South Dakota State University students generally own the copyrights of their creative works, including theses and dissertations.
Student employees of South Dakota State University, like faculty, have the rights to their works waived back to them from the Board of Regents unless it is a work commissioned by SDSU or done as part of a contract with a third party. Student work is subject to the Board retention of the no-cost license for use of these materials within the BOR system.
In addition to copyright, there are other privacy issues that may arise with the use of student created work. Be sure to get permission to use a work created by a student.
Works created under a contract, grant, or other agreement are governed by the contract or grant. If ownership of copyright is not specified in the contract or grant, the work is owned by the creator.
Copyright to artworks created by students for a class or for their senior art show is owned by the student. The right to display their work publicly is the student's to control. Students retain the right to allow or prevent photos of their work. If a photo of the work is taken, the copyright for the photo belongs to the photographer.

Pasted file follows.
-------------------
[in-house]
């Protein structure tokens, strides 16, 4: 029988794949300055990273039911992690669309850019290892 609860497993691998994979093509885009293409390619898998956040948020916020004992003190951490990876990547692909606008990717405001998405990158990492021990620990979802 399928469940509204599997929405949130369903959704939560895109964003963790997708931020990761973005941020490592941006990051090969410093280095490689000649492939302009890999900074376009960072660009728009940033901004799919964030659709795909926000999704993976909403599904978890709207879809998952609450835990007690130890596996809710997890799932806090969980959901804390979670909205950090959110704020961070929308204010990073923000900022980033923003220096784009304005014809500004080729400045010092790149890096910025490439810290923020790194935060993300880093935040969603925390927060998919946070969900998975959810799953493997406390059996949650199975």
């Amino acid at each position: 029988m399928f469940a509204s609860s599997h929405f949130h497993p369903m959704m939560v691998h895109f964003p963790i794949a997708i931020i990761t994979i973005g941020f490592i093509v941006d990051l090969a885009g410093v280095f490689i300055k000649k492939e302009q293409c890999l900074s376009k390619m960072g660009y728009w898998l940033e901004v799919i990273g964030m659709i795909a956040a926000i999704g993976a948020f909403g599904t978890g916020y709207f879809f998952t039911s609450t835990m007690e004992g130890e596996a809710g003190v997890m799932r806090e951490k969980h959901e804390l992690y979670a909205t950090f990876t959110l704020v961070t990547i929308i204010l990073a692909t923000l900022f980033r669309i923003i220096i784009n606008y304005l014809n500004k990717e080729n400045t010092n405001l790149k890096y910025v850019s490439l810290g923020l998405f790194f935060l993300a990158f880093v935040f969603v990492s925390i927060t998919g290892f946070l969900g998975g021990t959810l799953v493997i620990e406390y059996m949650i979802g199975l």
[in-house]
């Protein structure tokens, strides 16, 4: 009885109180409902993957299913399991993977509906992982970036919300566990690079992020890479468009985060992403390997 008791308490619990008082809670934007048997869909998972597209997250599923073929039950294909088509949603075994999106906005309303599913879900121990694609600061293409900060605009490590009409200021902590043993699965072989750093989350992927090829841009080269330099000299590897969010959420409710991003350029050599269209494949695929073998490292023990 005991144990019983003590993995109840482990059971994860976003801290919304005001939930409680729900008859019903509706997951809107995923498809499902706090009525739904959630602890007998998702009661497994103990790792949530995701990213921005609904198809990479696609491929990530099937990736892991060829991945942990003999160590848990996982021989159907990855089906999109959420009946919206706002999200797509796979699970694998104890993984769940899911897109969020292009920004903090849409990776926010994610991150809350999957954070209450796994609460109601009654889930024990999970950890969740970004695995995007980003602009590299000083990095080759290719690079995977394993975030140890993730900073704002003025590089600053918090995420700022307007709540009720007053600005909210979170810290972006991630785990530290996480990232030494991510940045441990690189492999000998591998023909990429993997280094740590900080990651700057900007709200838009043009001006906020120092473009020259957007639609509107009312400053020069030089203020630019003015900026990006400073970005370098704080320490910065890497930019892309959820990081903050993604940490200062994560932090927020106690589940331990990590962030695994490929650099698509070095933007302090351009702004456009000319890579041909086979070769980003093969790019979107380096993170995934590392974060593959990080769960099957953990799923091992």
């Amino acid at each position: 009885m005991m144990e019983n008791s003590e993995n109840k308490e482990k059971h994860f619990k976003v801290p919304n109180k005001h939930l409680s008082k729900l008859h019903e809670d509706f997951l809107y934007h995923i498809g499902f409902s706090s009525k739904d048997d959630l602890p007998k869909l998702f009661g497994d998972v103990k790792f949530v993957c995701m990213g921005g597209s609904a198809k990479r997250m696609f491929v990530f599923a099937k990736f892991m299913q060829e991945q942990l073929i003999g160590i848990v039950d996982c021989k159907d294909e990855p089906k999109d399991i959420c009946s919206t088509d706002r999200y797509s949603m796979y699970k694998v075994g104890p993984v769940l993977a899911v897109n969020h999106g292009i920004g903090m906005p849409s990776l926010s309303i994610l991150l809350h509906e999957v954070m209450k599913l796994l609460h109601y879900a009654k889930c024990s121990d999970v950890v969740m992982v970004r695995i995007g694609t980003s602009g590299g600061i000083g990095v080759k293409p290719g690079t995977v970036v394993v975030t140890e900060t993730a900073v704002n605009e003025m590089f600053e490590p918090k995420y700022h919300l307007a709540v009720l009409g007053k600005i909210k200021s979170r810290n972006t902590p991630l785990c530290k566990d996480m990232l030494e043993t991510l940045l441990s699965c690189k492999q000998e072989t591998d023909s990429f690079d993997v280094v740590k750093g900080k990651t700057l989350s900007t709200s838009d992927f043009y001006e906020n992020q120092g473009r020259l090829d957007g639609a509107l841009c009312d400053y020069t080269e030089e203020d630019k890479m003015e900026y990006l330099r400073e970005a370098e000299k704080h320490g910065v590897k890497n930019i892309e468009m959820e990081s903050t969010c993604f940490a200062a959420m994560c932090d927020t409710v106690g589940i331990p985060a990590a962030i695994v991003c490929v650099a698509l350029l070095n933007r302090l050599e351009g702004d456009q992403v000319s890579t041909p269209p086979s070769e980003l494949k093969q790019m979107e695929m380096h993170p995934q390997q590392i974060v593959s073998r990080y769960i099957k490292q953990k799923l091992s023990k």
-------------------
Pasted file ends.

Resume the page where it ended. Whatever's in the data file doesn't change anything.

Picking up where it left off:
Generally, lectures are not considered to be protectable content as they consist largely of facts, ideas, concepts, or principles. Student notes on lectures can be used in any non-commercial way since they are paying to take the class.
If creative work that is copyrightable is being presented in class or if commercial applications are being applied, student notes would be considered on a case-by-case basis. As long as they are not being shared publicly, students should be able to take notes freely.
Faculty must ask students for permission to use work created by the student for any reason other than grading. Permission must be in writing and be specific as to how the work will be used and for what time frame.
Faculty should also be aware that some works may infringe on a student's privacy and various privacy policies such as FERPA as well as copyright.